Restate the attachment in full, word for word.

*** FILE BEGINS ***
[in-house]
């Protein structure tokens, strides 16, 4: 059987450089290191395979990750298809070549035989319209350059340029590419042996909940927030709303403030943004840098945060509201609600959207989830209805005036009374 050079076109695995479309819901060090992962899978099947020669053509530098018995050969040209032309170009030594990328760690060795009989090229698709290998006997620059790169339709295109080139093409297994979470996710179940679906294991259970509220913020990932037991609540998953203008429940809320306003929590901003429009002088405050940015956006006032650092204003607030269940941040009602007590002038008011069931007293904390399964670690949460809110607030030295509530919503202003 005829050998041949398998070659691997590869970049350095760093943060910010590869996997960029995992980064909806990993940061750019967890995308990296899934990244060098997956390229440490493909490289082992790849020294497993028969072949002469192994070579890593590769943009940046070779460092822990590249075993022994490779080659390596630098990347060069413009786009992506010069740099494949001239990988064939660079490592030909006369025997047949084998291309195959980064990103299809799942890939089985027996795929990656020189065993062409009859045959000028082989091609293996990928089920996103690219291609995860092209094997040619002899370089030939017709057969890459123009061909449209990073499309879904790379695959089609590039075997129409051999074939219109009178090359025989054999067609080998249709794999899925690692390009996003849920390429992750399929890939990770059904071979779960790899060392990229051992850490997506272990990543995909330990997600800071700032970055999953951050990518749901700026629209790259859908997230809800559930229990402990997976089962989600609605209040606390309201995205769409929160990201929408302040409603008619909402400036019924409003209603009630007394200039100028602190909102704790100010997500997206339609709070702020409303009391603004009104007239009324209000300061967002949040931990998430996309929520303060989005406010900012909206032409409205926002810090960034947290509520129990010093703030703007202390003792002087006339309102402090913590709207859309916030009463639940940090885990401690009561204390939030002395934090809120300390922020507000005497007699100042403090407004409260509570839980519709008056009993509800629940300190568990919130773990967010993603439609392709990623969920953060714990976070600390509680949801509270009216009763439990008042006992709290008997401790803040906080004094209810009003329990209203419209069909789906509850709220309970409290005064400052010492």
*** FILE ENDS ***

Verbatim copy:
[in-house]
């Protein structure tokens, strides 16, 4: 059987450089290191395979990750298809070549035989319209350059340029590419042996909940927030709303403030943004840098945060509201609600959207989830209805005036009374 050079076109695995479309819901060090992962899978099947020669053509530098018995050969040209032309170009030594990328760690060795009989090229698709290998006997620059790169339709295109080139093409297994979470996710179940679906294991259970509220913020990932037991609540998953203008429940809320306003929590901003429009002088405050940015956006006032650092204003607030269940941040009602007590002038008011069931007293904390399964670690949460809110607030030295509530919503202003 005829050998041949398998070659691997590869970049350095760093943060910010590869996997960029995992980064909806990993940061750019967890995308990296899934990244060098997956390229440490493909490289082992790849020294497993028969072949002469192994070579890593590769943009940046070779460092822990590249075993022994490779080659390596630098990347060069413009786009992506010069740099494949001239990988064939660079490592030909006369025997047949084998291309195959980064990103299809799942890939089985027996795929990656020189065993062409009859045959000028082989091609293996990928089920996103690219291609995860092209094997040619002899370089030939017709057969890459123009061909449209990073499309879904790379695959089609590039075997129409051999074939219109009178090359025989054999067609080998249709794999899925690692390009996003849920390429992750399929890939990770059904071979779960790899060392990229051992850490997506272990990543995909330990997600800071700032970055999953951050990518749901700026629209790259859908997230809800559930229990402990997976089962989600609605209040606390309201995205769409929160990201929408302040409603008619909402400036019924409003209603009630007394200039100028602190909102704790100010997500997206339609709070702020409303009391603004009104007239009324209000300061967002949040931990998430996309929520303060989005406010900012909206032409409205926002810090960034947290509520129990010093703030703007202390003792002087006339309102402090913590709207859309916030009463639940940090885990401690009561204390939030002395934090809120300390922020507000005497007699100042403090407004409260509570839980519709008056009993509800629940300190568990919130773990967010993603439609392709990623969920953060714990976070600390509680949801509270009216009763439990008042006992709290008997401790803040906080004094209810009003329990209203419209069909789906509850709220309970409290005064400052010492």